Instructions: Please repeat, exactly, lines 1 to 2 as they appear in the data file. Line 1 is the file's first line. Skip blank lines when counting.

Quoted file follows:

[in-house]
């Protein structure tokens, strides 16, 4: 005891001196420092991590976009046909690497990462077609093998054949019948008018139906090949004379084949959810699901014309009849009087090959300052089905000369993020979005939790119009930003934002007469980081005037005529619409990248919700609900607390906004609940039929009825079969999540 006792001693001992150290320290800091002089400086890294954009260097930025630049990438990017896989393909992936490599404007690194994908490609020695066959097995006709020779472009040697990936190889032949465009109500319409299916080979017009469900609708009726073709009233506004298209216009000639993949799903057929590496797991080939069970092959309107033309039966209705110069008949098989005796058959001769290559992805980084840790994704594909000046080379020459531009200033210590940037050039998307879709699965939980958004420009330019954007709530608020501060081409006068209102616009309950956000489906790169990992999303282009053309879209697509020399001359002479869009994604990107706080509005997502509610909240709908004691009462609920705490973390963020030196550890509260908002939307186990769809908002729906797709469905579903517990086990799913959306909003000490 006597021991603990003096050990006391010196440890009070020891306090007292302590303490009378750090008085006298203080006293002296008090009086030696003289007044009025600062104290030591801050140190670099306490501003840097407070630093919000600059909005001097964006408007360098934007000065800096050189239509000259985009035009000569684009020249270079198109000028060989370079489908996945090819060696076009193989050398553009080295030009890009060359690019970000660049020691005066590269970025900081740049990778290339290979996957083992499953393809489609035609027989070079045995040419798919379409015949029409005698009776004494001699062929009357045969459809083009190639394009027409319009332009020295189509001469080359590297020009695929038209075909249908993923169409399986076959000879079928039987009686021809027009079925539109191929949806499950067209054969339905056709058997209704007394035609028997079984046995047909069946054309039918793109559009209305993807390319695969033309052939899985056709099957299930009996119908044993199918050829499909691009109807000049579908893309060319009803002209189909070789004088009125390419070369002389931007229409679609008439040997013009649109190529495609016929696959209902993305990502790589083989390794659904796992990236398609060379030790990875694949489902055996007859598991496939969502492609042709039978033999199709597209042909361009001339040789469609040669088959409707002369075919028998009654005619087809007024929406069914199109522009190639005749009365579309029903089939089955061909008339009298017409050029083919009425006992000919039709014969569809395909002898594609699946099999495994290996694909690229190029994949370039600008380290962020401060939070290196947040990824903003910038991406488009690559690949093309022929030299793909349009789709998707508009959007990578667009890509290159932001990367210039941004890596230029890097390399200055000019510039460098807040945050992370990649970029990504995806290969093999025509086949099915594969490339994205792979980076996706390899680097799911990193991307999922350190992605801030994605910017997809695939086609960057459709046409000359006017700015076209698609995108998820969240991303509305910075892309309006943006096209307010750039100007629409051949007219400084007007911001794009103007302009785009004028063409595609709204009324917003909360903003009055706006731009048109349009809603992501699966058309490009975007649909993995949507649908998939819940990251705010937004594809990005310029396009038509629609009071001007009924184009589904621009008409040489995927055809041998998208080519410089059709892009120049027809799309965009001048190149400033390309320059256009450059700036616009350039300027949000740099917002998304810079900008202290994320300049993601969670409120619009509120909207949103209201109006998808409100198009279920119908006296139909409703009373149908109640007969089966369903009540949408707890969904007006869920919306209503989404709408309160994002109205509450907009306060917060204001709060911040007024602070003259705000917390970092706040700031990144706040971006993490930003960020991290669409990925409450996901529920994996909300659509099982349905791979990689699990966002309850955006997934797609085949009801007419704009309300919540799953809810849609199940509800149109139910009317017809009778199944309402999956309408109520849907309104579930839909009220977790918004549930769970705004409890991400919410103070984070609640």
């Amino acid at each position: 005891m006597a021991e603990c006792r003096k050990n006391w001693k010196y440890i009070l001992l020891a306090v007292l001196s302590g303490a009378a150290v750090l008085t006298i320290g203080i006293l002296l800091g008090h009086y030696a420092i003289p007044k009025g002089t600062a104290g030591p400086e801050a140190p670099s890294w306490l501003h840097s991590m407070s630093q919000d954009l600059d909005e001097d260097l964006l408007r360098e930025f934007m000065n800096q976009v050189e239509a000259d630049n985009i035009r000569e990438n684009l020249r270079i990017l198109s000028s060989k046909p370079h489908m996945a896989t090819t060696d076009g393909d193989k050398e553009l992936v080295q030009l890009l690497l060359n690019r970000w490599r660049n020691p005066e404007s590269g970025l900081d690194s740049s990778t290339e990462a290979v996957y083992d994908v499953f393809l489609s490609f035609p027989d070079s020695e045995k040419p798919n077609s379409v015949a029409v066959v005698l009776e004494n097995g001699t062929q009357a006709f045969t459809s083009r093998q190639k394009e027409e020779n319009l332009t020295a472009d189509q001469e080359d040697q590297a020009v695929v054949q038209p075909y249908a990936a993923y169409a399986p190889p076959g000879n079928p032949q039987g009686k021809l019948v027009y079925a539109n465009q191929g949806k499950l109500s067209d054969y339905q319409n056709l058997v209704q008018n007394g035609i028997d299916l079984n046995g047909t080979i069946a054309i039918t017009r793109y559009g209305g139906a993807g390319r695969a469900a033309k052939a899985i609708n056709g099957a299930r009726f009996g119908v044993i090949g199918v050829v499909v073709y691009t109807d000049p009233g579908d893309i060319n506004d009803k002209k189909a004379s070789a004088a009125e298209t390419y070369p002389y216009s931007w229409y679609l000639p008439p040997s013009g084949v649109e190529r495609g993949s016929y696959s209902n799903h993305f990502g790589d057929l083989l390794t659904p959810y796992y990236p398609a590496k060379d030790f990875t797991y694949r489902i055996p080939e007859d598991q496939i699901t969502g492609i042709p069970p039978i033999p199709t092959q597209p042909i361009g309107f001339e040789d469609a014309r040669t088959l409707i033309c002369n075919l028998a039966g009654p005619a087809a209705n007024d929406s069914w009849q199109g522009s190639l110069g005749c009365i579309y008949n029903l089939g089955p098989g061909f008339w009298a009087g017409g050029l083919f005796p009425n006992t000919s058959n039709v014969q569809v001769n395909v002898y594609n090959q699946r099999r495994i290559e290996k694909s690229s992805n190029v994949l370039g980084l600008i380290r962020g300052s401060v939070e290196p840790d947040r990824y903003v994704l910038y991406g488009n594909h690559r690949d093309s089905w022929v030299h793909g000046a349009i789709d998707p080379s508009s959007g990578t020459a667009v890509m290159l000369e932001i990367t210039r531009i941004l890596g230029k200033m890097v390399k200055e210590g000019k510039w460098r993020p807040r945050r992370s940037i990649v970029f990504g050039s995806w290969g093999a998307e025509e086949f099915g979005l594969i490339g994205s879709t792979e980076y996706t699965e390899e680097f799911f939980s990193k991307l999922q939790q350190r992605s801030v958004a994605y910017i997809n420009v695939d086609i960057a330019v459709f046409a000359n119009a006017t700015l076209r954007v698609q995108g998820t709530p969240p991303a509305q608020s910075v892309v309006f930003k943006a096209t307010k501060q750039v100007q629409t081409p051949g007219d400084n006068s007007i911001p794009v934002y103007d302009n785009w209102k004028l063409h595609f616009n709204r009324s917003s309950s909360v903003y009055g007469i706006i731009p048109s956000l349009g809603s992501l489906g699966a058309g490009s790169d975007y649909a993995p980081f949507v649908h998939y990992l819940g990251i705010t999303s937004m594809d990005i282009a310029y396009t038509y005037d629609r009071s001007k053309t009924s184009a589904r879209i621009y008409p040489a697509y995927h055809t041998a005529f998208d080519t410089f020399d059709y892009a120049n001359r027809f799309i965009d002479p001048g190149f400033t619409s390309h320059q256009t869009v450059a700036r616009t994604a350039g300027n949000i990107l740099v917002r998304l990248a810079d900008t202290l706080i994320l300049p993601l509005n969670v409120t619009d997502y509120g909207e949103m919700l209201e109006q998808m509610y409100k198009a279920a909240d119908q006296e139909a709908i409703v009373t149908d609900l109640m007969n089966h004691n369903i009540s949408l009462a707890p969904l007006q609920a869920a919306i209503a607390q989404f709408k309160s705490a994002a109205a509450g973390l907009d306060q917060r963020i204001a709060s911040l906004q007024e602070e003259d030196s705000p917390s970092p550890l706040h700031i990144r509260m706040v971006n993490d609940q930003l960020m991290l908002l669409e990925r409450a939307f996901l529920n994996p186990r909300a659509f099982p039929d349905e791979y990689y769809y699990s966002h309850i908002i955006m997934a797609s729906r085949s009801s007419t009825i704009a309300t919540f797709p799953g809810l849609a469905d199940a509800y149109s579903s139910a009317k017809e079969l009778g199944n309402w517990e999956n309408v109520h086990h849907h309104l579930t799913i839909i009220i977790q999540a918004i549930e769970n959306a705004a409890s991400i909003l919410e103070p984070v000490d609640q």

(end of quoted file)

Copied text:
[in-house]
């Protein structure tokens, strides 16, 4: 005891001196420092991590976009046909690497990462077609093998054949019948008018139906090949004379084949959810699901014309009849009087090959300052089905000369993020979005939790119009930003934002007469980081005037005529619409990248919700609900607390906004609940039929009825079969999540 006792001693001992150290320290800091002089400086890294954009260097930025630049990438990017896989393909992936490599404007690194994908490609020695066959097995006709020779472009040697990936190889032949465009109500319409299916080979017009469900609708009726073709009233506004298209216009000639993949799903057929590496797991080939069970092959309107033309039966209705110069008949098989005796058959001769290559992805980084840790994704594909000046080379020459531009200033210590940037050039998307879709699965939980958004420009330019954007709530608020501060081409006068209102616009309950956000489906790169990992999303282009053309879209697509020399001359002479869009994604990107706080509005997502509610909240709908004691009462609920705490973390963020030196550890509260908002939307186990769809908002729906797709469905579903517990086990799913959306909003000490 006597021991603990003096050990006391010196440890009070020891306090007292302590303490009378750090008085006298203080006293002296008090009086030696003289007044009025600062104290030591801050140190670099306490501003840097407070630093919000600059909005001097964006408007360098934007000065800096050189239509000259985009035009000569684009020249270079198109000028060989370079489908996945090819060696076009193989050398553009080295030009890009060359690019970000660049020691005066590269970025900081740049990778290339290979996957083992499953393809489609035609027989070079045995040419798919379409015949029409005698009776004494001699062929009357045969459809083009190639394009027409319009332009020295189509001469080359590297020009695929038209075909249908993923169409399986076959000879079928039987009686021809027009079925539109191929949806499950067209054969339905056709058997209704007394035609028997079984046995047909069946054309039918793109559009209305993807390319695969033309052939899985056709099957299930009996119908044993199918050829499909691009109807000049579908893309060319009803002209189909070789004088009125390419070369002389931007229409679609008439040997013009649109190529495609016929696959209902993305990502790589083989390794659904796992990236398609060379030790990875694949489902055996007859598991496939969502492609042709039978033999199709597209042909361009001339040789469609040669088959409707002369075919028998009654005619087809007024929406069914199109522009190639005749009365579309029903089939089955061909008339009298017409050029083919009425006992000919039709014969569809395909002898594609699946099999495994290996694909690229190029994949370039600008380290962020401060939070290196947040990824903003910038991406488009690559690949093309022929030299793909349009789709998707508009959007990578667009890509290159932001990367210039941004890596230029890097390399200055000019510039460098807040945050992370990649970029990504995806290969093999025509086949099915594969490339994205792979980076996706390899680097799911990193991307999922350190992605801030994605910017997809695939086609960057459709046409000359006017700015076209698609995108998820969240991303509305910075892309309006943006096209307010750039100007629409051949007219400084007007911001794009103007302009785009004028063409595609709204009324917003909360903003009055706006731009048109349009809603992501699966058309490009975007649909993995949507649908998939819940990251705010937004594809990005310029396009038509629609009071001007009924184009589904621009008409040489995927055809041998998208080519410089059709892009120049027809799309965009001048190149400033390309320059256009450059700036616009350039300027949000740099917002998304810079900008202290994320300049993601969670409120619009509120909207949103209201109006998808409100198009279920119908006296139909409703009373149908109640007969089966369903009540949408707890969904007006869920919306209503989404709408309160994002109205509450907009306060917060204001709060911040007024602070003259705000917390970092706040700031990144706040971006993490930003960020991290669409990925409450996901529920994996909300659509099982349905791979990689699990966002309850955006997934797609085949009801007419704009309300919540799953809810849609199940509800149109139910009317017809009778199944309402999956309408109520849907309104579930839909009220977790918004549930769970705004409890991400919410103070984070609640």